Vivendi SA has put the sale of its Brazilian telecoms operator on hold after failing to attract the €7-billion ($9-billion U.S.) it wanted from bidders, another setback for the French media and telecoms conglomerate’s efforts to rationalize and reduce debt.
DirecTV Group Inc., the largest U.S. satellite TV provider, pulled out of the bidding for GVT on Thursday, leaving a consortium of private equity groups led by KKR as the only remaining bidder, with an even lower offer.
“GVT is a good asset and we’ll continue to develop it,” a spokesman for Vivendi said on Friday. “The offers we received so far are not satisfactory. We said all along that we would not sell assets at knock-down prices.”
Shares in Vivendi were trading down 3.5 per cent at €16.07, the worst performer in the French blue-chip CAC 40 index. DirecTV shares rose. DirecTV shares rose 5.7 per cent by $3.05 to $55.64.
“Hopes of a radical shake-up of the group appear to be fading,” UBS analysts said in a note, adding that the failure to dispose of GVT would put more pressure on Vivendi to succeed with its other big sale attempt, its 53-per-cent stake in Maroc Telecom.
The failure to sell GVT, which it bought just over three years ago, is Vivendi’s latest disappointment since beginning a strategic review of its six business units in media and telecoms in the spring of 2012.
It first sought to unload its 61-per-cent stake in video games firm Activision Blizzard, but was unable to find a suitable buyer given the size of the business and price tag – Activision has a current market value of $16.8-billion.
A further option now would be to revive talks with cable operator Numericable on a deal for French mobile telecoms business SFR. Mergers with France’s three other mobile operators have essentially been ruled out due to regulatory opposition.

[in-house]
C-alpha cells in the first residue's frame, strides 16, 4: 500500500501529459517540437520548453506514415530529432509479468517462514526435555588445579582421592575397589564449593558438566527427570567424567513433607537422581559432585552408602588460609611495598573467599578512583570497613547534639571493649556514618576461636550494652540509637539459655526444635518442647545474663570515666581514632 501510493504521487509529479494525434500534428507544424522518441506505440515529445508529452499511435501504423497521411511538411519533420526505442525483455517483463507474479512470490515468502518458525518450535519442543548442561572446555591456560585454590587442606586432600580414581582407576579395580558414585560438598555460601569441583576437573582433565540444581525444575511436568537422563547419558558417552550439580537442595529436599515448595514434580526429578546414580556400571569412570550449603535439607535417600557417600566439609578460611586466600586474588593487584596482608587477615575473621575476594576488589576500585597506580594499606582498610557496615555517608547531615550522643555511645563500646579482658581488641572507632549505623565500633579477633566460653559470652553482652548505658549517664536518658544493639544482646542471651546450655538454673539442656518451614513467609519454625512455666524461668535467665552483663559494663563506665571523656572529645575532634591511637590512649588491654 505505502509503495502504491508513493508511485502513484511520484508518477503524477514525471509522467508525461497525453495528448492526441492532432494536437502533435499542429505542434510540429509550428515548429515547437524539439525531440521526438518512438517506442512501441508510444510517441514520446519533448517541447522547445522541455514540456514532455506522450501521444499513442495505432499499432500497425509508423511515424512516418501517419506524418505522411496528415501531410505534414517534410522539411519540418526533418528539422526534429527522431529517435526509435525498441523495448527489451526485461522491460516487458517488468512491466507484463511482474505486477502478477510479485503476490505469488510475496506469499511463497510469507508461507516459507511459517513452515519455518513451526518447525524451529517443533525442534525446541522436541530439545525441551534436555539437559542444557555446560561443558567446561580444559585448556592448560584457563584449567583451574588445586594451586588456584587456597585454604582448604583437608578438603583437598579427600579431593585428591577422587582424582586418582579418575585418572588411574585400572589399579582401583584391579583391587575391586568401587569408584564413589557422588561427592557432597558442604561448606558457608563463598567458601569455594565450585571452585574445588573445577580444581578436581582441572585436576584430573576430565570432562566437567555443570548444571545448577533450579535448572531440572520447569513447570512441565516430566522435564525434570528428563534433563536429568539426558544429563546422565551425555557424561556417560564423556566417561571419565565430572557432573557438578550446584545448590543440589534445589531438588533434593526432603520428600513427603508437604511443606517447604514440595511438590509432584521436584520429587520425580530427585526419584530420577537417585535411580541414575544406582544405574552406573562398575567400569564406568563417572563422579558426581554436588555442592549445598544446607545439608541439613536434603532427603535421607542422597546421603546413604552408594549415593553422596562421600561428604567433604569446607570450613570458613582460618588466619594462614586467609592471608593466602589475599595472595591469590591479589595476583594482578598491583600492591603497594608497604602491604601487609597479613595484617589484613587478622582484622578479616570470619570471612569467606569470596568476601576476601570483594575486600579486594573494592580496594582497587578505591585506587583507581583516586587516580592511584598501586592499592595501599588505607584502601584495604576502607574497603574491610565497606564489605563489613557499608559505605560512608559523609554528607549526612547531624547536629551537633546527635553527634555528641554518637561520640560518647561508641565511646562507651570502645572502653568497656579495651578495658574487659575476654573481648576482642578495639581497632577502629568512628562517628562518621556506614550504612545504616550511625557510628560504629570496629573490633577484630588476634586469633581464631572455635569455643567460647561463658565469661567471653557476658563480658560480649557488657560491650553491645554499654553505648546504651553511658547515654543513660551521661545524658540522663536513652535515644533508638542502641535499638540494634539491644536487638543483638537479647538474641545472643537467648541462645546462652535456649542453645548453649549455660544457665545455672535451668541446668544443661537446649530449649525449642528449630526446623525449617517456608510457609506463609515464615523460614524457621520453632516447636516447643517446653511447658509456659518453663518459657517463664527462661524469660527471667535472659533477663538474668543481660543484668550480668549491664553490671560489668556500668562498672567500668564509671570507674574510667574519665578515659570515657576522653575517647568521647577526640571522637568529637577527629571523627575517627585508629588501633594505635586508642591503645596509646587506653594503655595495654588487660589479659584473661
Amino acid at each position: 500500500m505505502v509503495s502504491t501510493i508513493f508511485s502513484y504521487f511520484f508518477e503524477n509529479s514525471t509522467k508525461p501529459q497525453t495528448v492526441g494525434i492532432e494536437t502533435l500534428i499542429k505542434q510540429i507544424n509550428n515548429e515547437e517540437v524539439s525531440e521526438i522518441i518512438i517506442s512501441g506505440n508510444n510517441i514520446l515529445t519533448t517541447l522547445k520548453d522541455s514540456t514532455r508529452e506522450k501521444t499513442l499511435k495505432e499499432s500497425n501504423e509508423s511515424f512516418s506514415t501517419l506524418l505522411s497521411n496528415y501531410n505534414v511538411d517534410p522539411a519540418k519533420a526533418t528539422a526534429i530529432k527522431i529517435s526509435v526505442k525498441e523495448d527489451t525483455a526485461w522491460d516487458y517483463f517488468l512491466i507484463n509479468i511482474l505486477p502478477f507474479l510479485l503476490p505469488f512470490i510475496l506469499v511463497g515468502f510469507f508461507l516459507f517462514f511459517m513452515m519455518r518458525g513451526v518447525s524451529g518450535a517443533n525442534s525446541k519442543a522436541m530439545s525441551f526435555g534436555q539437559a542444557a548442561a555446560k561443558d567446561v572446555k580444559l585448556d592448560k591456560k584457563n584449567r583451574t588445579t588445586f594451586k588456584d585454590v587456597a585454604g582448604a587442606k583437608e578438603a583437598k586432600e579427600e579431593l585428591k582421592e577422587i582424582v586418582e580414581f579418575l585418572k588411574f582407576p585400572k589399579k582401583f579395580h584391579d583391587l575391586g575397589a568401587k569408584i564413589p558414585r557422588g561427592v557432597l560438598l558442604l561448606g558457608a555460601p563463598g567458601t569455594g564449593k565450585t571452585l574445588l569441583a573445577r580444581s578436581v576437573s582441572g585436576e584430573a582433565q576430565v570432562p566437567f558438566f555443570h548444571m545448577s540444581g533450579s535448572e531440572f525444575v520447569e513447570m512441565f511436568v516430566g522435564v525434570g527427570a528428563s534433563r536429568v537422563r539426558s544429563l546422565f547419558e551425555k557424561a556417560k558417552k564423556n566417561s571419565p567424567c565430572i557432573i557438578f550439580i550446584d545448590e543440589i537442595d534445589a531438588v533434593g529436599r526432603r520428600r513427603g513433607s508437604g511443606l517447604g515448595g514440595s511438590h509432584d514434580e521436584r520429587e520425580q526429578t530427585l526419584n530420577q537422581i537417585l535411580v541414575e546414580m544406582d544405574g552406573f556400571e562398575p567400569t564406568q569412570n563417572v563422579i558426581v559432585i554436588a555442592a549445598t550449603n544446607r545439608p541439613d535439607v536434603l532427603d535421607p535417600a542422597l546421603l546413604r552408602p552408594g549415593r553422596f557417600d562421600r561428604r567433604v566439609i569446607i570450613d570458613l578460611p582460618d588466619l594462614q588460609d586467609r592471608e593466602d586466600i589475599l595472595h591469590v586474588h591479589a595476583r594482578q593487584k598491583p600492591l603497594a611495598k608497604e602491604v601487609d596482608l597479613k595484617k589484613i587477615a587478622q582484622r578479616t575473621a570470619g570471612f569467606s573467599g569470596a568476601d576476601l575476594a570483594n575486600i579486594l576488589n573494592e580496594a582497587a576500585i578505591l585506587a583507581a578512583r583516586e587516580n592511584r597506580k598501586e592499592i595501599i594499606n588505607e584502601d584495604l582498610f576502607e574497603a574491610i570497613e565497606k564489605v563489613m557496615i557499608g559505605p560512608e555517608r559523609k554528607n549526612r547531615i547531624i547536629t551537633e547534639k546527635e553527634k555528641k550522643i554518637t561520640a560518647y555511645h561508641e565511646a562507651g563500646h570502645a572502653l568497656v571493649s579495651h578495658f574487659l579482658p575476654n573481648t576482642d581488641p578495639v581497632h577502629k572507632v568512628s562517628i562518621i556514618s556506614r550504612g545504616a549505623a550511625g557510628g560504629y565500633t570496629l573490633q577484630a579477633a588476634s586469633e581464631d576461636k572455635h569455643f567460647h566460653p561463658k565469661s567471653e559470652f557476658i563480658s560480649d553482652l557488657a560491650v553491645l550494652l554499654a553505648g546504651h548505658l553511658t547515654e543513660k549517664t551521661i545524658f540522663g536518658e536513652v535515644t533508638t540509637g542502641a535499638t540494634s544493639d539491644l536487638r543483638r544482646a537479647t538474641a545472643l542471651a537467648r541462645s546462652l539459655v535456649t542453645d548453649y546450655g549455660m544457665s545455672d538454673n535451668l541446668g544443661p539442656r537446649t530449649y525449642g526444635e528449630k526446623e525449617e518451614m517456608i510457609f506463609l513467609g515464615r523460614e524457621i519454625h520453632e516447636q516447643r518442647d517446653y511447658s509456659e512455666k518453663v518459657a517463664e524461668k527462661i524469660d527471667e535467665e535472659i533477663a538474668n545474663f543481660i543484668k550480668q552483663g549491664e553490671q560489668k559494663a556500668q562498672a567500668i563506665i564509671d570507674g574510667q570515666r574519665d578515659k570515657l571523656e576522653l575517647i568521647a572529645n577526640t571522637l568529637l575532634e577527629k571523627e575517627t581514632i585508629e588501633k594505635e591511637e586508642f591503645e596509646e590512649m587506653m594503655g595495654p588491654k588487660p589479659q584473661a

Chairman Jean-René Fourtou has called the portfolio review Vivendi’s “no taboo era” and his lieutenants have in the past year laid out a vision of a group with less exposure to the capital-intensive telecoms industry and more focused on media such as pay TV and music.
Its shares have risen about 30 per cent since late April, when word of the review emerged but Mr. Fourtou is now facing the prospect of having little to report on reshaping the group when he addresses shareholders at the annual meeting on April 30.
“Vivendi is seeking to present a disposal to shareholders ahead of its AGM,” the UBS analysts said. “Should Vivendi also fail to sell Maroc [Telecom] then investor focus will shift to weakening earnings momentum and limited credit rating headroom.”
The GVT auction was hampered by the fact the logical strategic buyers both present in Brazil – Spain’s Compania Telefonica Nacional de Espana SA and Telecom Italia – were saddled with high debts, reeling from recession in Europe, and unable to bid.
That left only DirecTV, which is present in Brazil as a pay-TV provider, as a trade bidder able to pay a higher valuation for GVT because of the cost savings it expected to reap later.
It offered roughly €6-billion ($7.79-billion U.S.) in shares and cash, sources familiar with the situation told Reuters in late February, while Vivendi had wanted at least €7-billion.
Another person familiar with the situation said the option of a stock market listing for GVT had also been considered in the last couple of years.
“GVT management would love this option,” the person said. “But the main issue is valuation. It’s not clear that Vivendi would get the valuation they are looking for in an IPO.”
Vivendi is now likely to step up efforts to sell its other telecom businesses, including its 53-per-cent stake in Maroc Telecom and SFR, said Liberum Capital analyst Ian Whittaker.
This could raise around €17-billion and allow the group to return billions to shareholders, he added.
The sale of Maroc Telecom, which has a current total market capitalization of nearly $11-billion, has better traction because there are three bidders – Qatar Telecom, the United Arab Emirates’ Etisalat and South Korea’s KT Corp. – banking sources have said.
But final offers for the business, which is 30-per-cent-owned by the kingdom, are not due until the end of April, according to two people familiar with the situation.